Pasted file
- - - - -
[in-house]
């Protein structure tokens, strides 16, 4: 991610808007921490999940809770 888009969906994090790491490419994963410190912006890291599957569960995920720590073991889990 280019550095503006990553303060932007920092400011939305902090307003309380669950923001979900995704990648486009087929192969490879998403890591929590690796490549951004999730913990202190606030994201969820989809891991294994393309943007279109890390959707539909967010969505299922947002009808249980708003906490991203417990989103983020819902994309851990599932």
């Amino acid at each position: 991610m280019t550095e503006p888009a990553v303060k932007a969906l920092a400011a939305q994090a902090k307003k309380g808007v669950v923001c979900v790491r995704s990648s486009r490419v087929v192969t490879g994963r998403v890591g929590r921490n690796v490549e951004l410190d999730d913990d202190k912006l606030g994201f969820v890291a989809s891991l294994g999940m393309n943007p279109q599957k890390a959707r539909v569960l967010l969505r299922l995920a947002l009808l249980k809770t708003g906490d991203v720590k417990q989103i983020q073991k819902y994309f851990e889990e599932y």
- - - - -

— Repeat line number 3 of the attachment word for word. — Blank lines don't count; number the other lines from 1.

């Amino acid at each position: 991610m280019t550095e503006p888009a990553v303060k932007a969906l920092a400011a939305q994090a902090k307003k309380g808007v669950v923001c979900v790491r995704s990648s486009r490419v087929v192969t490879g994963r998403v890591g929590r921490n690796v490549e951004l410190d999730d913990d202190k912006l606030g994201f969820v890291a989809s891991l294994g999940m393309n943007p279109q599957k890390a959707r539909v569960l967010l969505r299922l995920a947002l009808l249980k809770t708003g906490d991203v720590k417990q989103i983020q073991k819902y994309f851990e889990e599932y």